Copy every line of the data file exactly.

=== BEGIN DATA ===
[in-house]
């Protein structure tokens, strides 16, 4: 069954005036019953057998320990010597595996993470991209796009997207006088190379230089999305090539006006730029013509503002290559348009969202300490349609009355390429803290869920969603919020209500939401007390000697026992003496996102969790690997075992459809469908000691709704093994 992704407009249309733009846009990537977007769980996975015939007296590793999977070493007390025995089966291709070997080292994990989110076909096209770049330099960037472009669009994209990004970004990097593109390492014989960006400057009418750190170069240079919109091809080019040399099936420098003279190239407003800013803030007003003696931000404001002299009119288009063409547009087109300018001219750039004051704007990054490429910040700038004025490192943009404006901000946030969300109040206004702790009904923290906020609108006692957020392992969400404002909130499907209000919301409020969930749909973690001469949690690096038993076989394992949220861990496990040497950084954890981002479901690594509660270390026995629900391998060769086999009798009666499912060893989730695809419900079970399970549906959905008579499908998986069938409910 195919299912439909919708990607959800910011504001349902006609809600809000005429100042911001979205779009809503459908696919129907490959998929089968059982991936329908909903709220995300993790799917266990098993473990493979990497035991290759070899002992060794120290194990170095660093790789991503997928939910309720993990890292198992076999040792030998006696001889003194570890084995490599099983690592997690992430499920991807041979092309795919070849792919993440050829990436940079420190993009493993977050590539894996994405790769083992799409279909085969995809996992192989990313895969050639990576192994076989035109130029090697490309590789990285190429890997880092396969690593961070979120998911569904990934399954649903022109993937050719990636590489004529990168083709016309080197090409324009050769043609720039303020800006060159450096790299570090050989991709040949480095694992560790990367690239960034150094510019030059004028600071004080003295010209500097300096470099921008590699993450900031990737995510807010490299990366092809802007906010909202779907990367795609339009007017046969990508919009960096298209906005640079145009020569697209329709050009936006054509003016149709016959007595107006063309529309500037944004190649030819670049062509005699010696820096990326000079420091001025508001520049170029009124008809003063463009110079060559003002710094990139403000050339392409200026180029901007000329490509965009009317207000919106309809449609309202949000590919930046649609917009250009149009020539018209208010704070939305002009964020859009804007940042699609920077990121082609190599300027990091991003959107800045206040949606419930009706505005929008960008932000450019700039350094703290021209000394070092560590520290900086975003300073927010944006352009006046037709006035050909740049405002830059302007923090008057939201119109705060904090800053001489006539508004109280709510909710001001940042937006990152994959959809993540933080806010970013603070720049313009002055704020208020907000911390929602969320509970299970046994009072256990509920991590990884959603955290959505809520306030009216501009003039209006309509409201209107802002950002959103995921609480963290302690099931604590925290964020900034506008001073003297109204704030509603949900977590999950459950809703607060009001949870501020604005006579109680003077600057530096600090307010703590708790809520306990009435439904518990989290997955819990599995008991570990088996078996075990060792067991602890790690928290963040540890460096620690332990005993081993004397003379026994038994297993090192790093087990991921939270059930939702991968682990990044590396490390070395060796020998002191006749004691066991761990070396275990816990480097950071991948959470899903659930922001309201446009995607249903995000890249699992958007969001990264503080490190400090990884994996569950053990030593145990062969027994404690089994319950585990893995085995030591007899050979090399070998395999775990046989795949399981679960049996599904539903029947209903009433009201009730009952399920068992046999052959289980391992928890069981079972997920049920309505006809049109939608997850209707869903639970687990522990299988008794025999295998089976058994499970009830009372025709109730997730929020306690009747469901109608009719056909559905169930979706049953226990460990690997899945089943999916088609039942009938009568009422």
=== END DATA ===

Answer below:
[in-house]
């Protein structure tokens, strides 16, 4: 069954005036019953057998320990010597595996993470991209796009997207006088190379230089999305090539006006730029013509503002290559348009969202300490349609009355390429803290869920969603919020209500939401007390000697026992003496996102969790690997075992459809469908000691709704093994 992704407009249309733009846009990537977007769980996975015939007296590793999977070493007390025995089966291709070997080292994990989110076909096209770049330099960037472009669009994209990004970004990097593109390492014989960006400057009418750190170069240079919109091809080019040399099936420098003279190239407003800013803030007003003696931000404001002299009119288009063409547009087109300018001219750039004051704007990054490429910040700038004025490192943009404006901000946030969300109040206004702790009904923290906020609108006692957020392992969400404002909130499907209000919301409020969930749909973690001469949690690096038993076989394992949220861990496990040497950084954890981002479901690594509660270390026995629900391998060769086999009798009666499912060893989730695809419900079970399970549906959905008579499908998986069938409910 195919299912439909919708990607959800910011504001349902006609809600809000005429100042911001979205779009809503459908696919129907490959998929089968059982991936329908909903709220995300993790799917266990098993473990493979990497035991290759070899002992060794120290194990170095660093790789991503997928939910309720993990890292198992076999040792030998006696001889003194570890084995490599099983690592997690992430499920991807041979092309795919070849792919993440050829990436940079420190993009493993977050590539894996994405790769083992799409279909085969995809996992192989990313895969050639990576192994076989035109130029090697490309590789990285190429890997880092396969690593961070979120998911569904990934399954649903022109993937050719990636590489004529990168083709016309080197090409324009050769043609720039303020800006060159450096790299570090050989991709040949480095694992560790990367690239960034150094510019030059004028600071004080003295010209500097300096470099921008590699993450900031990737995510807010490299990366092809802007906010909202779907990367795609339009007017046969990508919009960096298209906005640079145009020569697209329709050009936006054509003016149709016959007595107006063309529309500037944004190649030819670049062509005699010696820096990326000079420091001025508001520049170029009124008809003063463009110079060559003002710094990139403000050339392409200026180029901007000329490509965009009317207000919106309809449609309202949000590919930046649609917009250009149009020539018209208010704070939305002009964020859009804007940042699609920077990121082609190599300027990091991003959107800045206040949606419930009706505005929008960008932000450019700039350094703290021209000394070092560590520290900086975003300073927010944006352009006046037709006035050909740049405002830059302007923090008057939201119109705060904090800053001489006539508004109280709510909710001001940042937006990152994959959809993540933080806010970013603070720049313009002055704020208020907000911390929602969320509970299970046994009072256990509920991590990884959603955290959505809520306030009216501009003039209006309509409201209107802002950002959103995921609480963290302690099931604590925290964020900034506008001073003297109204704030509603949900977590999950459950809703607060009001949870501020604005006579109680003077600057530096600090307010703590708790809520306990009435439904518990989290997955819990599995008991570990088996078996075990060792067991602890790690928290963040540890460096620690332990005993081993004397003379026994038994297993090192790093087990991921939270059930939702991968682990990044590396490390070395060796020998002191006749004691066991761990070396275990816990480097950071991948959470899903659930922001309201446009995607249903995000890249699992958007969001990264503080490190400090990884994996569950053990030593145990062969027994404690089994319950585990893995085995030591007899050979090399070998395999775990046989795949399981679960049996599904539903029947209903009433009201009730009952399920068992046999052959289980391992928890069981079972997920049920309505006809049109939608997850209707869903639970687990522990299988008794025999295998089976058994499970009830009372025709109730997730929020306690009747469901109608009719056909559905169930979706049953226990460990690997899945089943999916088609039942009938009568009422």